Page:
“Those who express such feelings in our surveys consider themselves to be participants in some way in this struggle with the West. They are like soccer fans who imagine they are participants in the soccer match.”

While some within Russia’s elite are sceptical about the prosecution of the war, they have nothing to gain and much to lose by opposing the Kremlin - as the failed mutiny of Yevgeny Prigozhin, leader of the mercenary Wagner group, showed in 2023.

Prigozhin’s plane crashed on Aug. 25, two months to the day since the mutiny. Putin is leaving little to chance.

Since the full-scale invasion, authorities have cracked down on any sign of dissent. Hundreds of people have been arrested for expressing their opposition and protests are banned.

State media, which dominates Russia’s airwaves, is staunchly loyal to Putin.

The task of the three rival candidates is to lose. None of their approval ratings are above 6%.

One electoral official told Boris Nadezhdin, an anti-war candidate who was barred despite garnering tens of thousands of signatures to register, that he should focus on his own failings rather than complaining.

The Kremlin’s main concern is ensuring a high turnout. Some managers at state companies have ordered employees to vote - and submit photographs of their ballot papers, six sources told Reuters. Even cash machines remind Russians to vote.

The leaders of Russia’s fragmented opposition are either abroad, in prison, silent, or dead. Alexei Navalny, Russia’s most prominent opposition leader, died on Feb. 16 in the “Polar Wolf” Arctic penal colony, the prison service said.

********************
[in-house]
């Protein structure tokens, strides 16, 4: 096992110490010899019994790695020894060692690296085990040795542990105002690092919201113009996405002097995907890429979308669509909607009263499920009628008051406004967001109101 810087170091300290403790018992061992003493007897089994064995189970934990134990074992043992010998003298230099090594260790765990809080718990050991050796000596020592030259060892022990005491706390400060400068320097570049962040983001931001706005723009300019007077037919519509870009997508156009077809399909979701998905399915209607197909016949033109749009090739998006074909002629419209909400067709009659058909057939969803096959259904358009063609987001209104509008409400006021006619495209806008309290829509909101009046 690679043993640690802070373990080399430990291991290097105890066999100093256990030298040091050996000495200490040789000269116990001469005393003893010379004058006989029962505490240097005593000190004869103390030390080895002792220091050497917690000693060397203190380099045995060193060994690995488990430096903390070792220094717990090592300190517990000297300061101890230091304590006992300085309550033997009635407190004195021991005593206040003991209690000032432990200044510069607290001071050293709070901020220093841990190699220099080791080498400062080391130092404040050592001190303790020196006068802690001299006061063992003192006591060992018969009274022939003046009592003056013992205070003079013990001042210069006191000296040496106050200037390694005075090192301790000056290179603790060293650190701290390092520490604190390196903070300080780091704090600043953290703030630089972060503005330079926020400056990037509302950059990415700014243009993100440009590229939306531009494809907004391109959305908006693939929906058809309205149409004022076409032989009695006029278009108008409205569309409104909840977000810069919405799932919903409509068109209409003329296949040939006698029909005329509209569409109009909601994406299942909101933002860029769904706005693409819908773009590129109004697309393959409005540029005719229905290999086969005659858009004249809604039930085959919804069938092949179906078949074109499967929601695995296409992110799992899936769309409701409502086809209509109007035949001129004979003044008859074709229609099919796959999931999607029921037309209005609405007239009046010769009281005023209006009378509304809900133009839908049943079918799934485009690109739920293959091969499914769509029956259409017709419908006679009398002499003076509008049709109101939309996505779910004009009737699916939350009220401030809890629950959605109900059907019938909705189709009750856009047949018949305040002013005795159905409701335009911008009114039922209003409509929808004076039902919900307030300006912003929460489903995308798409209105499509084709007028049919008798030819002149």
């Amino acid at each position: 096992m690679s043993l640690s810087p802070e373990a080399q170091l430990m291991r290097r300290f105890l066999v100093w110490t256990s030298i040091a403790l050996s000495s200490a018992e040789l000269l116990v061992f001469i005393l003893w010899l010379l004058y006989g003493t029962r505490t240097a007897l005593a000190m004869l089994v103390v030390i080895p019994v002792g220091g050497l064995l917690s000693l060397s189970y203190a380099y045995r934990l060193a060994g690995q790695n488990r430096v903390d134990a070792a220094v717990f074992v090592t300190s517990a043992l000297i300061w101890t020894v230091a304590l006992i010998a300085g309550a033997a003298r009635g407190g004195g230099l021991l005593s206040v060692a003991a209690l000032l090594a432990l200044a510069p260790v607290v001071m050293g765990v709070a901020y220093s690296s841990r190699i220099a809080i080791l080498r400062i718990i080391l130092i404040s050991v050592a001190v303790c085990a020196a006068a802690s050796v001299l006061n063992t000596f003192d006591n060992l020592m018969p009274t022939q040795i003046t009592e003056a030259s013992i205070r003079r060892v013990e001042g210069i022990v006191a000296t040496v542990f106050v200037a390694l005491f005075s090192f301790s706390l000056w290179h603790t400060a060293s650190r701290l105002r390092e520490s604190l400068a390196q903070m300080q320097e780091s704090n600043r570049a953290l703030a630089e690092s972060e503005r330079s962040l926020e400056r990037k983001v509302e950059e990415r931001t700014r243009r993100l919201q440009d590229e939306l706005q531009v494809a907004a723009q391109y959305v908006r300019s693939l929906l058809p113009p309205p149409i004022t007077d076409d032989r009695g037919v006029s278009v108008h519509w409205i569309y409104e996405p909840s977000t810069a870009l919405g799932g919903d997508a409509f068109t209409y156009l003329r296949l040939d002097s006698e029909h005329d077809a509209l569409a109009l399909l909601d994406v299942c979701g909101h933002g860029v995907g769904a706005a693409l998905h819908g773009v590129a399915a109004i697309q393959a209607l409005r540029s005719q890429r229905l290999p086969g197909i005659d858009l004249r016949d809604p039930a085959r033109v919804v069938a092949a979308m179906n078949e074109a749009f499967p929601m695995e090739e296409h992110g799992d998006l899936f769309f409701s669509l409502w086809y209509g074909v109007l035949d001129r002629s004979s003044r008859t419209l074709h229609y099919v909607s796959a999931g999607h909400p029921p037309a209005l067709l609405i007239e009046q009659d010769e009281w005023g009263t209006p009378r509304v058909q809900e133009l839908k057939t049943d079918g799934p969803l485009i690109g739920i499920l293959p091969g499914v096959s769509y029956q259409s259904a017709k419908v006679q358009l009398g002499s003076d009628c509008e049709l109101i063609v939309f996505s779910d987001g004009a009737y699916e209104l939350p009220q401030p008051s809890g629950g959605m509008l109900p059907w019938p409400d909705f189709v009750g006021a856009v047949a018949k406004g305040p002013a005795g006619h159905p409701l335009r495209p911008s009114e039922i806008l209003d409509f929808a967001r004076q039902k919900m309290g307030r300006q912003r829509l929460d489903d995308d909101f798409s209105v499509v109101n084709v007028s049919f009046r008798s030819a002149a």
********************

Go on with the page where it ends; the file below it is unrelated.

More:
His widow, Yulia, has called on Russians to turn up at polling stations at noon on March 17 to show their opposition.

Navalny had characterised Putin’s Russia as a brittle criminal state run by thieves, sycophants and spies who care only about money. He had long forecast Russia could face seismic political turmoil, including revolution.

Asked if Putin was strong or weak, Leonid Volkov, one of Navalny’s top aides said: “Dinosaurs were very strong before they were extinct.”

Shortly after speaking to Reuters in Vilnius, Volkov said he was assaulted with a hammer in an attack Lithuania blamed on Russia.

The Kremlin declined to comment on the incident. From court, where he was sentenced last month to 2-1/2 years in prison for “discrediting the armed forces”, veteran Russian rights activist Oleg Orlov compared Putin’s Russia to something out of a Franz Kafka or Vladimir Sorokin novel.

“Those who led our country into the pit which it is now in represent the old, the decrepit, the obsolete,” Orlov said.

“They have no sense of the future — only false images of the past, only mirages of ‘imperial greatness’. And they are pushing Russia backwards, back into the dystopia.”

Blood and treasure

The war has cost many thousands of Russian lives, the Russian army and security services failed to execute a short victorious war and the mobilisation of 2022 spooked sections of the population.

But Western sanctions have so far failed to sink Russia’s economy, Putin has been successful in contracting hundreds of thousands of Russian soldiers, and has tilted Russia sharply towards the superpower of China.

Kremlin says Putin didn’t threaten to use nuclear weapons, US took him out of context

Russia’s war-focused economy, grew 3.6% last year and real wages rose 7.8%, but it faces labour shortages, investment shortages and population decline, data shows.

Putin believes he has more staying power in Ukraine than the United States and he can keep Russia in the battle for many more years, according to three Russian sources.

“War is not necessarily bad for an economy in the short term,” said one Russian source who asked not be identified. “Putin can fight on for as long as he wants.”